There was quite a lot of cloud building up, but we had not recently heard a weather forecast for this region.

I went to the Tourist Information Centre to ask if they knew what the weather was likely to be, and also to ask about taking the shorter route towards Tibooburra, via Bulloo Downs, that was marked on my Road Atlas, rather than the longer way through Noccundra. The gentleman in the Centre said that the Bulloo Downs route would be alright with a 4WD vehicle – and that the cloud building up was “too high for it to rain”.

Foolishly as it turned out, I had faith in local knowledge, so we headed off on the Bulloo track, which trended generally SW.

The track was a pretty good dirt road for the 120kms to Bulloo Downs homestead, but after that it became more of a station track, across the flood plains and overflow area of the Bulloo River, which originates way to the north, but disappears in the swamps, lakes and sands of this area.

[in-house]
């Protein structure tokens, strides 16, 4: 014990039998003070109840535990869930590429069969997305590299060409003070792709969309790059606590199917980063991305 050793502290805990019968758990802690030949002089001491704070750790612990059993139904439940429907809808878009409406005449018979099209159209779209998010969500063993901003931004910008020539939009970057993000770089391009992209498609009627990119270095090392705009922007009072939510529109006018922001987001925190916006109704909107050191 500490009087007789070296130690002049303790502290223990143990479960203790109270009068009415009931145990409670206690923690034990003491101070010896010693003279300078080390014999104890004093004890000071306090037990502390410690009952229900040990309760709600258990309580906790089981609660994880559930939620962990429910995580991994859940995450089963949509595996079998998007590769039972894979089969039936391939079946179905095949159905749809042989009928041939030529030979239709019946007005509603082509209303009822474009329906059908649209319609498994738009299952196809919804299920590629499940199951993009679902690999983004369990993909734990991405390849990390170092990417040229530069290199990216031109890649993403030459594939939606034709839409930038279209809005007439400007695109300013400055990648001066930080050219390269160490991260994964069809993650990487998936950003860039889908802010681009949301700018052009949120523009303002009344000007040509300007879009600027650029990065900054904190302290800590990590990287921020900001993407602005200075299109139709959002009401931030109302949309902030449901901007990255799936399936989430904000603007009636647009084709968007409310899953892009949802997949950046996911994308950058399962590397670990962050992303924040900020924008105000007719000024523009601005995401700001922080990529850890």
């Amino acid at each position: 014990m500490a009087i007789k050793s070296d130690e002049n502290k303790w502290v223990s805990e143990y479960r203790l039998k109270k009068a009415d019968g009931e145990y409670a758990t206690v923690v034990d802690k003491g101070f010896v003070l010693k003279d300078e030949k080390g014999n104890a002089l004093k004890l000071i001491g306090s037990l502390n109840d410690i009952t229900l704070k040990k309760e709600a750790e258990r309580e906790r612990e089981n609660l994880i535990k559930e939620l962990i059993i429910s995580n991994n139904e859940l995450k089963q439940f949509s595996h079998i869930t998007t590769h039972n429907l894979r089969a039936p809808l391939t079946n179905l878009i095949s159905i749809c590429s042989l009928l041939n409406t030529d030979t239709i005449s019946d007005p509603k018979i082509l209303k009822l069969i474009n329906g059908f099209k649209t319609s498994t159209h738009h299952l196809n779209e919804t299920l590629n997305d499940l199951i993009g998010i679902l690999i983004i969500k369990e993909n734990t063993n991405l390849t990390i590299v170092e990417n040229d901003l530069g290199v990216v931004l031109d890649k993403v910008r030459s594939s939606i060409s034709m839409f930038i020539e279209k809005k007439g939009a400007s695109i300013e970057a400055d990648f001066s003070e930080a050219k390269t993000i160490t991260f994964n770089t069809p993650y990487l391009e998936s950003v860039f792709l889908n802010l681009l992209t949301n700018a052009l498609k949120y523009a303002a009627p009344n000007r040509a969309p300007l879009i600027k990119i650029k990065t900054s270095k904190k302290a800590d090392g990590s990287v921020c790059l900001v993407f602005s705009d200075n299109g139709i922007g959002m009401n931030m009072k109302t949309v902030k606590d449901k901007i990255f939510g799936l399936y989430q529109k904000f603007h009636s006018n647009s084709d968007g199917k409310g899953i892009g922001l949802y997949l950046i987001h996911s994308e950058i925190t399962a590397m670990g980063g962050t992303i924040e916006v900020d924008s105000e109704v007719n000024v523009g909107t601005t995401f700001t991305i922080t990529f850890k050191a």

As we reached  Bulloo Downs, light rain was starting. So much for local knowledge! It got heavier as we continued on – and the track started to get slippery.

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Who said it wouldn’t rain? Wild life by the track through Bulloo Downs

It was some 120kms from Bulloo Downs homestead, to the Noccundra Road, north of the Warri Gate. So at this stage, we were about half way along.

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After negotiating a rough slippery section, in what suddenly became a real downpour, it became obvious that turning back would be no guarantee of being able to get through the way we’d just come – so we might as well continue!

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Rather obvious where we had slipped and slid along the track

This was a time when it felt good to have the HF radio – in case.

The tread on the tyres filled up with thick, sticky mud  so the directions Truck went did not always match the way John intended!